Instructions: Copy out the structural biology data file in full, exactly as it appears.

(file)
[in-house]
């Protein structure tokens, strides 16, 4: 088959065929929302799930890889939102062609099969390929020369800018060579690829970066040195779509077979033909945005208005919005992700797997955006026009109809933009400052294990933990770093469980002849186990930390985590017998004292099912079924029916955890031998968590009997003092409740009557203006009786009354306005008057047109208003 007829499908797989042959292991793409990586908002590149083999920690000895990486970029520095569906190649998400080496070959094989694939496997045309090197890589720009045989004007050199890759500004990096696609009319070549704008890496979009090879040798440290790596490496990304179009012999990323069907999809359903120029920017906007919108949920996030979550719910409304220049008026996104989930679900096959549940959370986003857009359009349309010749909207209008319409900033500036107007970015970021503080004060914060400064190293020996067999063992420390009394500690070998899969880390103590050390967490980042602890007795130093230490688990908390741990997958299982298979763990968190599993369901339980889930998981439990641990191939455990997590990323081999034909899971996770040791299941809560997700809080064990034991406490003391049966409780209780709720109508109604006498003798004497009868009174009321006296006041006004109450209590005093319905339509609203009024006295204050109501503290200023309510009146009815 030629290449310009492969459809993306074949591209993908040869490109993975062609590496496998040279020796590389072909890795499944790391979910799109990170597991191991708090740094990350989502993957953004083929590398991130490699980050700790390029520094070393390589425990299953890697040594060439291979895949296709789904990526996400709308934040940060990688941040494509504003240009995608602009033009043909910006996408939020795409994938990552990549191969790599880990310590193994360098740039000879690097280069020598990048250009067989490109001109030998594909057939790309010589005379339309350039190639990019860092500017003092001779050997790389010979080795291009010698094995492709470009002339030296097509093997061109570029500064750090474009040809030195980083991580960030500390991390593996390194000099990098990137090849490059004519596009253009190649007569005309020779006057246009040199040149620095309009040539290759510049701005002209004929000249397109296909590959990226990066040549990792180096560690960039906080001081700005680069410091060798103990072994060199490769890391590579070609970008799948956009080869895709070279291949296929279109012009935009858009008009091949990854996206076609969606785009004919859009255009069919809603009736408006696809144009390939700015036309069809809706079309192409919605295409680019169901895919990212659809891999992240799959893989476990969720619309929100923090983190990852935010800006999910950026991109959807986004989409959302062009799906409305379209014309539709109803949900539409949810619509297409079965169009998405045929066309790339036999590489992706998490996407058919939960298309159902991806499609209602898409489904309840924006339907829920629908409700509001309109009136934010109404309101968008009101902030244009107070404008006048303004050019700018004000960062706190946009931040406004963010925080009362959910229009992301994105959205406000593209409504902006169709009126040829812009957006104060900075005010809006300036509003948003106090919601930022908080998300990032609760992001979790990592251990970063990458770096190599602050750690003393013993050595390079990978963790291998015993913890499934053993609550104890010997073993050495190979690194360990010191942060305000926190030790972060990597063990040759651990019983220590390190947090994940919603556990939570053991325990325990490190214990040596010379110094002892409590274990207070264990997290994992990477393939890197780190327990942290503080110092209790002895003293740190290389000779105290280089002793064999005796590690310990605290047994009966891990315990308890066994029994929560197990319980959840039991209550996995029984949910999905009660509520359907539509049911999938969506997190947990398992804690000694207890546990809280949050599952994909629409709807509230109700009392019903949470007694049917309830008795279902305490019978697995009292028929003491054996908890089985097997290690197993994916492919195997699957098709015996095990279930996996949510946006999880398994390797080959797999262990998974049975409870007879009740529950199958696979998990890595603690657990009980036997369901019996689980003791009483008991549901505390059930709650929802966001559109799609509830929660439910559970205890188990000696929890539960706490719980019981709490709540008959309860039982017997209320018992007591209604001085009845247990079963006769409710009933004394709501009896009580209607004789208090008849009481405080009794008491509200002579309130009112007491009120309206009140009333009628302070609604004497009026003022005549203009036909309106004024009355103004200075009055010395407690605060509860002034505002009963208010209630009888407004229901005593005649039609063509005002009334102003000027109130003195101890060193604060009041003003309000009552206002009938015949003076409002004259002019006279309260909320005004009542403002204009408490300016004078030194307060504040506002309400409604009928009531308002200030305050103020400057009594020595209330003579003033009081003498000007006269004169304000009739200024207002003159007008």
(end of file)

[in-house]
């Protein structure tokens, strides 16, 4: 088959065929929302799930890889939102062609099969390929020369800018060579690829970066040195779509077979033909945005208005919005992700797997955006026009109809933009400052294990933990770093469980002849186990930390985590017998004292099912079924029916955890031998968590009997003092409740009557203006009786009354306005008057047109208003 007829499908797989042959292991793409990586908002590149083999920690000895990486970029520095569906190649998400080496070959094989694939496997045309090197890589720009045989004007050199890759500004990096696609009319070549704008890496979009090879040798440290790596490496990304179009012999990323069907999809359903120029920017906007919108949920996030979550719910409304220049008026996104989930679900096959549940959370986003857009359009349309010749909207209008319409900033500036107007970015970021503080004060914060400064190293020996067999063992420390009394500690070998899969880390103590050390967490980042602890007795130093230490688990908390741990997958299982298979763990968190599993369901339980889930998981439990641990191939455990997590990323081999034909899971996770040791299941809560997700809080064990034991406490003391049966409780209780709720109508109604006498003798004497009868009174009321006296006041006004109450209590005093319905339509609203009024006295204050109501503290200023309510009146009815 030629290449310009492969459809993306074949591209993908040869490109993975062609590496496998040279020796590389072909890795499944790391979910799109990170597991191991708090740094990350989502993957953004083929590398991130490699980050700790390029520094070393390589425990299953890697040594060439291979895949296709789904990526996400709308934040940060990688941040494509504003240009995608602009033009043909910006996408939020795409994938990552990549191969790599880990310590193994360098740039000879690097280069020598990048250009067989490109001109030998594909057939790309010589005379339309350039190639990019860092500017003092001779050997790389010979080795291009010698094995492709470009002339030296097509093997061109570029500064750090474009040809030195980083991580960030500390991390593996390194000099990098990137090849490059004519596009253009190649007569005309020779006057246009040199040149620095309009040539290759510049701005002209004929000249397109296909590959990226990066040549990792180096560690960039906080001081700005680069410091060798103990072994060199490769890391590579070609970008799948956009080869895709070279291949296929279109012009935009858009008009091949990854996206076609969606785009004919859009255009069919809603009736408006696809144009390939700015036309069809809706079309192409919605295409680019169901895919990212659809891999992240799959893989476990969720619309929100923090983190990852935010800006999910950026991109959807986004989409959302062009799906409305379209014309539709109803949900539409949810619509297409079965169009998405045929066309790339036999590489992706998490996407058919939960298309159902991806499609209602898409489904309840924006339907829920629908409700509001309109009136934010109404309101968008009101902030244009107070404008006048303004050019700018004000960062706190946009931040406004963010925080009362959910229009992301994105959205406000593209409504902006169709009126040829812009957006104060900075005010809006300036509003948003106090919601930022908080998300990032609760992001979790990592251990970063990458770096190599602050750690003393013993050595390079990978963790291998015993913890499934053993609550104890010997073993050495190979690194360990010191942060305000926190030790972060990597063990040759651990019983220590390190947090994940919603556990939570053991325990325990490190214990040596010379110094002892409590274990207070264990997290994992990477393939890197780190327990942290503080110092209790002895003293740190290389000779105290280089002793064999005796590690310990605290047994009966891990315990308890066994029994929560197990319980959840039991209550996995029984949910999905009660509520359907539509049911999938969506997190947990398992804690000694207890546990809280949050599952994909629409709807509230109700009392019903949470007694049917309830008795279902305490019978697995009292028929003491054996908890089985097997290690197993994916492919195997699957098709015996095990279930996996949510946006999880398994390797080959797999262990998974049975409870007879009740529950199958696979998990890595603690657990009980036997369901019996689980003791009483008991549901505390059930709650929802966001559109799609509830929660439910559970205890188990000696929890539960706490719980019981709490709540008959309860039982017997209320018992007591209604001085009845247990079963006769409710009933004394709501009896009580209607004789208090008849009481405080009794008491509200002579309130009112007491009120309206009140009333009628302070609604004497009026003022005549203009036909309106004024009355103004200075009055010395407690605060509860002034505002009963208010209630009888407004229901005593005649039609063509005002009334102003000027109130003195101890060193604060009041003003309000009552206002009938015949003076409002004259002019006279309260909320005004009542403002204009408490300016004078030194307060504040506002309400409604009928009531308002200030305050103020400057009594020595209330003579003033009081003498000007006269004169304000009739200024207002003159007008």